Federal Survey Card means more money for schools

It’s no secret that school budgets are getting hit hard and that many cuts have been and will continue to be made. As parents, if there were an easy way to ensure additional funding would come into your child’s school, you all would be willing to take part, right?

Every fall, certain school districts will send home Federal Survey Cards. In Ventura County, the survey cards are sent home with students in the Ocean View School District, Hueneme Elementary School District and Pleasant Valley School District.

These cards are completed by the parents, returned to school and counted. Congress grants additional funding to school districts based on the number of valid and completed cards received. This funding can go toward various programs, services and equipment the school may need.

The cards come from Impact Aid. This program is designed to directly reimburse public school districts for the loss of traditional revenue sources due to parents living or working on tax-exempt federal property. Since the property the parents live or work on is not taxed, the local schools are not receiving that funding they would otherwise get.

Additionally, the Soldiers and Sailors Civil Relief Act exempts military personnel from paying certain personal property taxes and state income taxes. Again, this means less revenue for local schools.

Does this mean that schools with military children get extra money for educating these children? No, it simply means they get reimbursed for funding they’re not getting from federal and state tax funds.

It is important that parents complete and return the forms. Districts often report that they don’t receive all of the Federal Survey Cards, which results in a loss of vital revenue. The school districts’ Impact Aid disbursement is calculated by the number of federally connected students. That includes students who have a parent in the U.S. military, are Native American, live on federal property or have a parent who works on federal property.

In addition to regular Basic Support payments, some school districts are eligible for additional funding through Heavily Impacted District Payments. A district is eligible for these payments if it is located on a military installation or has a combination of high enrollment of federally connected students, high tax rates and low per-pupil revenues.

Based on the number of Department of Defense or federally connected students, additional grants are sometimes available for school districts. Last school year, Ocean View School District and Hueneme Elementary School District were awarded grants. Both school districts used the grants to add to their classroom technology. These grants would not have been available to these school districts had parents not completed their survey cards.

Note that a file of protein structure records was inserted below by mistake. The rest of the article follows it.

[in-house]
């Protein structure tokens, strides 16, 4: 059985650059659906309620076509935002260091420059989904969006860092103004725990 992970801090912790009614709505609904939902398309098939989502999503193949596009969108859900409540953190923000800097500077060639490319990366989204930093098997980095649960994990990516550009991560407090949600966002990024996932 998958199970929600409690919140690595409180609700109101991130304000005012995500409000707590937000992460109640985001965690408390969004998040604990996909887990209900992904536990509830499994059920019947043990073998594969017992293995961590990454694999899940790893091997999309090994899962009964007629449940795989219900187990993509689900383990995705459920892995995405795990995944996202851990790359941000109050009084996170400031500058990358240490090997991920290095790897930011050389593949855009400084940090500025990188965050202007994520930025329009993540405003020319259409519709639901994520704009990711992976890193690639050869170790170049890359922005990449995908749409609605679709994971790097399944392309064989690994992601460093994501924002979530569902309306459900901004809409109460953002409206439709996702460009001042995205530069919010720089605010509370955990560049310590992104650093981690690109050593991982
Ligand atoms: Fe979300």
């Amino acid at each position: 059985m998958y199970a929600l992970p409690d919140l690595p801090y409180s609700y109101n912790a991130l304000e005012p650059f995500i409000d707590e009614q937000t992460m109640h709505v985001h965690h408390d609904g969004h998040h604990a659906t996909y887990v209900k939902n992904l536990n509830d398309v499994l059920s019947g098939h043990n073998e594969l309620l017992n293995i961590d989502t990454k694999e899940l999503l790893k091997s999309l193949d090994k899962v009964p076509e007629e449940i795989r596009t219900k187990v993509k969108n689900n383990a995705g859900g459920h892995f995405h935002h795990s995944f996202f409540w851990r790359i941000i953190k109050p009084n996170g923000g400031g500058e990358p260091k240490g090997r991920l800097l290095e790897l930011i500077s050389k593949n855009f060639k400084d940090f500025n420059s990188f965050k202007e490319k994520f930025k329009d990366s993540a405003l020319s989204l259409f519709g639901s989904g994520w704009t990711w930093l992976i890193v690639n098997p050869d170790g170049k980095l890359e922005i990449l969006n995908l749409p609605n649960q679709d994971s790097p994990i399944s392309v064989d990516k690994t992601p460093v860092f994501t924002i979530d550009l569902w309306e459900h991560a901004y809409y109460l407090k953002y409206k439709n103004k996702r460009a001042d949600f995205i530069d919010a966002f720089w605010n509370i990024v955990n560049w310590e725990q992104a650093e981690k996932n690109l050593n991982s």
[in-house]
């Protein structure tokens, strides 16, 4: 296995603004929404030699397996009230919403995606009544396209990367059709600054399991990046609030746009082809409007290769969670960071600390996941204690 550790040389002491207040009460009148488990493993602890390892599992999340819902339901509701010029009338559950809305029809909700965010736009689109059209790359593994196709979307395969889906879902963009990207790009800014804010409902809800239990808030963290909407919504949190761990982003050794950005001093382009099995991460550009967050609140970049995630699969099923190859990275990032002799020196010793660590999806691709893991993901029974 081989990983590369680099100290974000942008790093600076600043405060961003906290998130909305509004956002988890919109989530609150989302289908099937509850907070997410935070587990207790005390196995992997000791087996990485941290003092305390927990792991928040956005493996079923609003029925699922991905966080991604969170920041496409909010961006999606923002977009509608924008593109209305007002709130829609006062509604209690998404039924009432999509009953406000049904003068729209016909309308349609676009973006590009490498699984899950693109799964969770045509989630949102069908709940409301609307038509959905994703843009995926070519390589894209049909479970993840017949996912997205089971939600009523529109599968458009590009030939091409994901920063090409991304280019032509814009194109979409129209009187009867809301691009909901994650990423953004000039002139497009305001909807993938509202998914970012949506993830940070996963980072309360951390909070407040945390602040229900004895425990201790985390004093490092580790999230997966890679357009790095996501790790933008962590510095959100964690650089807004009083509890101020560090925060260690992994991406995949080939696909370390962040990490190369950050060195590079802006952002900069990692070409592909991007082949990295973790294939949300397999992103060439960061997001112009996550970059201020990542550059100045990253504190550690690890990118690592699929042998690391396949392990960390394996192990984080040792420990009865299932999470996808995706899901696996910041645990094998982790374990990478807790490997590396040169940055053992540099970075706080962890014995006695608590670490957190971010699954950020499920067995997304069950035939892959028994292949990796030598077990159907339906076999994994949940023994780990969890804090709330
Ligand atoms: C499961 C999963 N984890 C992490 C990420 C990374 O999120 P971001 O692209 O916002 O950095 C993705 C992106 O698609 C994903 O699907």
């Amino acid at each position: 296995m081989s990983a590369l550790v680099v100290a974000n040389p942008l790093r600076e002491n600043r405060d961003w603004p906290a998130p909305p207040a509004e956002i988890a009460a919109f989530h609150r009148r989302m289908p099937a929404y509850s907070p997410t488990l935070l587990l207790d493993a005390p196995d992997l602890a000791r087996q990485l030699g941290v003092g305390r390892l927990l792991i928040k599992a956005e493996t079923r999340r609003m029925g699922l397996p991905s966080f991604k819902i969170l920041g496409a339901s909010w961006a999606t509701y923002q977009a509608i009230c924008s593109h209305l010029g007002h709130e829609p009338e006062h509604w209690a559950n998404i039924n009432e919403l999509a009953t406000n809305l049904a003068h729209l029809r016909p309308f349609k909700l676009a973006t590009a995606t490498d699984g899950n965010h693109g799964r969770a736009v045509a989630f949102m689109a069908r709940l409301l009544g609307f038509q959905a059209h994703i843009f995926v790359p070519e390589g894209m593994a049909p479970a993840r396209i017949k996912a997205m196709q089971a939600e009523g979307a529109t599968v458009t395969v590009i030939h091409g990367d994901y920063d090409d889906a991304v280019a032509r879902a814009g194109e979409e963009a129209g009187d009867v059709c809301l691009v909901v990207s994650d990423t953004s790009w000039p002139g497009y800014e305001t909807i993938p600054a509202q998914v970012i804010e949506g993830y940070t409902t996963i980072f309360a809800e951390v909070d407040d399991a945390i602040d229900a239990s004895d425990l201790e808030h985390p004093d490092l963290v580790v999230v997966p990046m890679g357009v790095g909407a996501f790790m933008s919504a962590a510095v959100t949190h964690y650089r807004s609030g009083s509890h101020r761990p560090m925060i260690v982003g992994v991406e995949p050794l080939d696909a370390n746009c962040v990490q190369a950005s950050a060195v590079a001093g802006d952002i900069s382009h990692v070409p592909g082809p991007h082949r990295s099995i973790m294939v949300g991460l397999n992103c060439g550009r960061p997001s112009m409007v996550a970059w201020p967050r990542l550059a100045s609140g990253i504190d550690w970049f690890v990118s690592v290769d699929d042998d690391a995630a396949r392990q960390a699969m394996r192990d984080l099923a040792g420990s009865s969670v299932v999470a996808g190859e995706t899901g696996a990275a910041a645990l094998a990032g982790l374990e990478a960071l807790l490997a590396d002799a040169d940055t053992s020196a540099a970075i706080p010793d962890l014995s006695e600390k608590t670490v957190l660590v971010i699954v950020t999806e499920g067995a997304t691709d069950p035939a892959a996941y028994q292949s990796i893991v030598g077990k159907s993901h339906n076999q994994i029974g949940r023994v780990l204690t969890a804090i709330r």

The Federal Survey Card takes very little time to complete. The information will not be used for any reason other than Impact Aid. For the gain that the schools will receive, every parent can take a few minutes to complete the cards.

In the current school funding climate, every dollar and every cent count. Therefore, every Federal Survey Card counts as well.

— For any K-12 education-related questions, please contact the NBVC School Liaison Officer at 805-989-5211 or email monica.james@navy.mil.

© 2012 Ventura County Star. All rights reserved. This material may not be published, broadcast, rewritten or redistributed.

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Commanding Officer

CAPT. LARRY VASQUEZ

Chief Staff Officer

CAPT. SCOTT LOESCHKE

Lighthouse Editor

ANDREA HOWRY, 805-989-5281

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KIMBERLY GEARHART
Ventura County Star - 805-437-0000

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MARGIE COCHRANE, Ventura County Star

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THE LIGHTHOUSE IS PUBLISHED AT NO COST TO THE GOVERNMENT EVERY FRIDAY BY VENTURA COUNTY STAR, OF CAMARILLO, CA. VENTURA COUNTY STAR IS A PRIVATE FIRM IN NO WAY CONNECTED WITH THE DEPARTMENT OF DEFENSE OR THE UNITED STATES NAVY, UNDER WRITTEN CONTRACT WITH NAVAL BASE VENTURA COUNTY. THE LIGHTHOUSE IS THE ONLY AUTHORIZED CIVILIAN ENTERPRISE NEWSPAPER FOR MEMBERS OF THE U.S. NAVY, CIVILIAN EMPLOYEES, RETIREES AND THEIR FAMILY MEMBERS IN THE VENTURA COUNTY AREA. CONTENTS OF THE PAPER ARE NOT NECESSARILY THE OFFICIAL VIEWS OF, NOR ENDORSED BY, THE U.S. GOVERNMENT, AND THE DEPARTMENT OF DEFENSE, OR THE DEPARTMENT OF THE NAVY AND DO NOT IMPLY ENDORSEMENT THEREOF. THE APPEARANCE OF ADVERTISING IN THIS PUBLICATION INCLUDING INSERTS AND SUPPLEMENTS, DOES NOT CONSTITUTE ENDORSEMENT OF THE DEPARTMENT OF DEFENSE, THE U.S. NAVY OR VENTURA COUNTY STAR, OF THE PRODUCTS OR SERVICES ADVERTISED. EVERYTHING ADVERTISED IN THIS PUBLICATION SHALL BE MADE AVAILABLE FOR PURCHASE, USE OR PATRONAGE WITHOUT REGARD TO RACE, COLOR, RELIGION, SEX, NATIONAL ORIGIN, AGE, MARITAL STATUS, PHYSICAL HANDICAP, POLITICAL AFFILIATION, OR ANY OTHER NON-MERIT FACTOR OF THE PURCHASER, USE, OR PATRON. IF A VIOLATION OR REJECTION OF THIS EQUAL OPPORTUNITY POLICY BY AN ADVERTISER IS CONFIRMED, THE PUBLISHER SHALL REFUSE TO PRINT ADVERTISING FROM THAT SOURCE UNTIL THE VIOLATION IS CORRECTED. EDITORIAL CONTENT IS EDITED, PREPARED AND PROVIDED TO THE PUBLISHER BY THE LOCAL INSTALLATION PUBLIC AFFAIRS OFFICES UNDER THE AUSPICES OF THE NAVAL BASE VENTURA COUNTY PUBLIC AFFAIRS OFFICE.
NSWC Port Hueneme and representatives from eight allied, international navies joined forces on April 7 to establish a unified strategic plan for modernizing and sustaining the MK 41 Vertical Launching System (VLS) on a global scale, yielding enhanced worldwide fleet readiness and collective maritime strength against ever-evolving threats.
Thursday, April 10, 2014
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